NFL Draft News & Analysis

Fantasy Football: How the 2024 rookie tight end class stacks up using yards per target over expected

2RYEF43 Georgia tight end Brock Bowers (19) carries the ball after a reception during the second half of an NCAA football game against Auburn, Saturday, Sept. 30, 2023, in Auburn, Ala. (AP Photo/ Butch Dill )

• Building a more specific look at a popular metric in yards per target: When adjusting for depth of target, field position and alignment, how does this year’s tight end class improve (or not) upon their actual yards per target metric?

• The Brock Bowers show continues: The 2024 Georgia tight end prospect continues to build his case as one of the best prospects of all time for his position.

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Yards per target (YPT) is a popular metric used in receiver evaluation to determine how efficient each player has been with their opportunities, and while it’s not as strong as yards per route run, it can be an effective way to evaluate how efficient players were with their targets.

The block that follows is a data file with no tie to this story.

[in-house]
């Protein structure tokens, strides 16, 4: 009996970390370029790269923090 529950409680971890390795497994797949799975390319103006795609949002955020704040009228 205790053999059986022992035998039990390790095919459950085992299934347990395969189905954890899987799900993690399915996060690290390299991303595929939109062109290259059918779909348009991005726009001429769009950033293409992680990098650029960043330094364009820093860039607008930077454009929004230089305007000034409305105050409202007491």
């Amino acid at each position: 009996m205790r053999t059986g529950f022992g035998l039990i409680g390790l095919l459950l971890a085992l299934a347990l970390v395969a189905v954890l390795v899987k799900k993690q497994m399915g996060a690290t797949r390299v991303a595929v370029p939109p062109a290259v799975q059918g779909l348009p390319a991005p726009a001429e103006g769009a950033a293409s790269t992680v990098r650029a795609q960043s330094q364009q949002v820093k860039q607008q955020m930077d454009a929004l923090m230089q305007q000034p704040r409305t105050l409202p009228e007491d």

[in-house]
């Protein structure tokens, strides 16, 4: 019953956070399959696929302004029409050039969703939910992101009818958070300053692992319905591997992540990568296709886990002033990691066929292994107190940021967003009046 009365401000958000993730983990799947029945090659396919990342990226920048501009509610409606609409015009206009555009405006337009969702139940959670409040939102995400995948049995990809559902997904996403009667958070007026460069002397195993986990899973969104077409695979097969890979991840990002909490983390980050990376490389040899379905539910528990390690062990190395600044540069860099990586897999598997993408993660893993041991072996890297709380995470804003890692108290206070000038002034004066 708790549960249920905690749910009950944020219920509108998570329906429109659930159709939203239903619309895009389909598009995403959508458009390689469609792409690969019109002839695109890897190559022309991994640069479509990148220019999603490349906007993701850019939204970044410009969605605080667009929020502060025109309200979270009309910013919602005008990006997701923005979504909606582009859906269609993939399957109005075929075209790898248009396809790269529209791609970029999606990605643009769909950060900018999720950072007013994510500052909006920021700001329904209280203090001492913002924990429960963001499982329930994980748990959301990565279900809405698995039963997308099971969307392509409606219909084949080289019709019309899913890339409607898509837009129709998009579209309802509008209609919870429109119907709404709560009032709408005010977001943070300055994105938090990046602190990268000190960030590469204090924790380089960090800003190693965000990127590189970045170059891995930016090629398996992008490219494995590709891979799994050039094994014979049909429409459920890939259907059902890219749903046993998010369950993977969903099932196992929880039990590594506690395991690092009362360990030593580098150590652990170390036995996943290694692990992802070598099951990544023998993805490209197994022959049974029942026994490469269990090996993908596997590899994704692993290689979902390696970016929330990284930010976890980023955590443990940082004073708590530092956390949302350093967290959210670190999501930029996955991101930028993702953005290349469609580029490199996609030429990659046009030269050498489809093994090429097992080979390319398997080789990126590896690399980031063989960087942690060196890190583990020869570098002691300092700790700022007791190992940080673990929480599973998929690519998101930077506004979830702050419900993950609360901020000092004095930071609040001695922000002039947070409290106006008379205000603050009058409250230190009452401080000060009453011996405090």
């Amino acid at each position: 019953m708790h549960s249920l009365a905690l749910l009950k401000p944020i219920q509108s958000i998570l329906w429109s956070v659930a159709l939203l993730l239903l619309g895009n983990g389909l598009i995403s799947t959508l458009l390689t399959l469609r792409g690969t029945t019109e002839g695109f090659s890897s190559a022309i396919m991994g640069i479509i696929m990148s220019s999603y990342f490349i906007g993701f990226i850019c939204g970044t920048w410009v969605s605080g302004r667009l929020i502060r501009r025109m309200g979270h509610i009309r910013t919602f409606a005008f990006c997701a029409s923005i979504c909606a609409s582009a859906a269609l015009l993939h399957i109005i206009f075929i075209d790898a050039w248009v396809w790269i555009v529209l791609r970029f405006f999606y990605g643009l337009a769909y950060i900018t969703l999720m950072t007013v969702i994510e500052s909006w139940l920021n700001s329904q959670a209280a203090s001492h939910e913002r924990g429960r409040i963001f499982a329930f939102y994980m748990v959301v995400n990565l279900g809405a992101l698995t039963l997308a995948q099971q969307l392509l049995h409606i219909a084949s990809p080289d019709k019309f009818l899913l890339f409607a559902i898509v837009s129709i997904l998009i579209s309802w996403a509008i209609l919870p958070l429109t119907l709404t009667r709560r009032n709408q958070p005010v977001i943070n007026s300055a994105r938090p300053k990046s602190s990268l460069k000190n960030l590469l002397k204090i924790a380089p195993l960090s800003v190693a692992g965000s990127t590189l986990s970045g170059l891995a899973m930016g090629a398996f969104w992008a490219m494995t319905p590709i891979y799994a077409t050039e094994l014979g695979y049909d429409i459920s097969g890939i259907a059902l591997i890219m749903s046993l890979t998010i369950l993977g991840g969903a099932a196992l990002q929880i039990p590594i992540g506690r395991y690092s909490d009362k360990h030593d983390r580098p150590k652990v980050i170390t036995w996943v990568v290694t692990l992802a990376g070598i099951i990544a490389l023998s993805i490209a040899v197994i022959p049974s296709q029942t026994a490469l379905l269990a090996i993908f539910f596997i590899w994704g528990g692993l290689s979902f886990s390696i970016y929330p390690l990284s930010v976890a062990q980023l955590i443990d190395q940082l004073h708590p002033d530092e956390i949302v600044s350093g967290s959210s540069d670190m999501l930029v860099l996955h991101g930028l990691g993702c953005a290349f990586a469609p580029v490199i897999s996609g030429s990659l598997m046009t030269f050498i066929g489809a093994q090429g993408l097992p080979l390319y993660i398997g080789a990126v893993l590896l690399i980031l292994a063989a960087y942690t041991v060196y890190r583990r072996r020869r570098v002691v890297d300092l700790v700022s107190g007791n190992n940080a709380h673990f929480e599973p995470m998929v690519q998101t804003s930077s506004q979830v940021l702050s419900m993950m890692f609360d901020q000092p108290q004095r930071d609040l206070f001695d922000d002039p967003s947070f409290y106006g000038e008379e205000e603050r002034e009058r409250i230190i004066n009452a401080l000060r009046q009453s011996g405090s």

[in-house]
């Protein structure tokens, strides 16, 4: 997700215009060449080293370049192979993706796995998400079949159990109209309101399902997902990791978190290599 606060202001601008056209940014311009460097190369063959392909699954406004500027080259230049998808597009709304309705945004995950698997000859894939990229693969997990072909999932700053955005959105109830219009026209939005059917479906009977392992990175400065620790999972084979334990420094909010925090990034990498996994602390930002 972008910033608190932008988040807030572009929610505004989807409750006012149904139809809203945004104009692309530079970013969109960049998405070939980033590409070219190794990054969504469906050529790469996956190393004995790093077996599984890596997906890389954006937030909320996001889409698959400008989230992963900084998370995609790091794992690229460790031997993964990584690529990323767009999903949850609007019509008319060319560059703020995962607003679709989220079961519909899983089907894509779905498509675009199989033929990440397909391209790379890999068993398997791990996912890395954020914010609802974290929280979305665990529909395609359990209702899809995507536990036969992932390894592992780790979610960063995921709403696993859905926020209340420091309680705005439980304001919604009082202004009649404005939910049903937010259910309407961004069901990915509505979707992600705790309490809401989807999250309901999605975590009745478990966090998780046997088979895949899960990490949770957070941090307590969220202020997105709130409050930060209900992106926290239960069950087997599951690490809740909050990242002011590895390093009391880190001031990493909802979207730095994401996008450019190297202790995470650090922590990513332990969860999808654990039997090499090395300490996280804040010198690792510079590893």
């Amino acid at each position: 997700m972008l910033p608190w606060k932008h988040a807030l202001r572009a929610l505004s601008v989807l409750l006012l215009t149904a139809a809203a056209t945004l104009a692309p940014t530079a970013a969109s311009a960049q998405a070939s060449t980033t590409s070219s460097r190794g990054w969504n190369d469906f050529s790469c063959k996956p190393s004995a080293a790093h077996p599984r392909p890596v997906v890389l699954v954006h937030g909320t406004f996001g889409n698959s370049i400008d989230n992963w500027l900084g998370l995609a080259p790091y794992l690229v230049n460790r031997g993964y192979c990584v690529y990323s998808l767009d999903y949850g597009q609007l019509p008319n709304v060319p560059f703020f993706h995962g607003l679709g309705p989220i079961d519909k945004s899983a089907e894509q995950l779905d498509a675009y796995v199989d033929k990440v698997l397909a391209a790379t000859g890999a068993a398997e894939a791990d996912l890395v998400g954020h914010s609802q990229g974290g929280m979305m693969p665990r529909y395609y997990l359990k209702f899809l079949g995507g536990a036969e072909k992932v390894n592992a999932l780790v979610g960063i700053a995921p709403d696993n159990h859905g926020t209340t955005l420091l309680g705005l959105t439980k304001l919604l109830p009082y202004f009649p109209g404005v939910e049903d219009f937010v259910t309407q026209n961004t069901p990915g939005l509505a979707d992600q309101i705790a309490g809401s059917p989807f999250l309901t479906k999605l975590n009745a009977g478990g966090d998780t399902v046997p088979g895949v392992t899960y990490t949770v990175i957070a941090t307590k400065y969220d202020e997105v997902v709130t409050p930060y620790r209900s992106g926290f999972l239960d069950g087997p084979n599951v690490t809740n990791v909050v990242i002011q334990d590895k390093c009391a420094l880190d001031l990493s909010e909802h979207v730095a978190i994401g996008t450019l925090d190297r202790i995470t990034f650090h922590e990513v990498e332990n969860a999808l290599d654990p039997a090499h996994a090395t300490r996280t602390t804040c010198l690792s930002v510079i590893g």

Yards per target over expectation (YPTOE), also known as depth-adjusted yards per target, is a metric where full credit goes to‘s Scott Barrett, who discovered a much better correlation year-over-year than just using actual yards per target. Scott’s work on this subject can be found here. Earlier this week, the 2024 wide receiver class was put under the lens of this metric, which can be found here.

It’s worth noting that not one metric should be used to evaluate an individual player but instead be used as a single piece to a much larger puzzle, which when combined with other key metrics, helps deliver a clearer evaluation of each prospect. Thanks to Scott’s earlier work in determining a stronger correlation than actual yards per target, YPTOE can be used as one of those puzzle pieces.

Referencing Scott’s work and PFF’s expansive database, we can utilize multiple key isolating factors in order to calculate the YPTOE for this year’s rookie tight end class in order to find a clearer representation of how effective each tight end has been with their opportunities.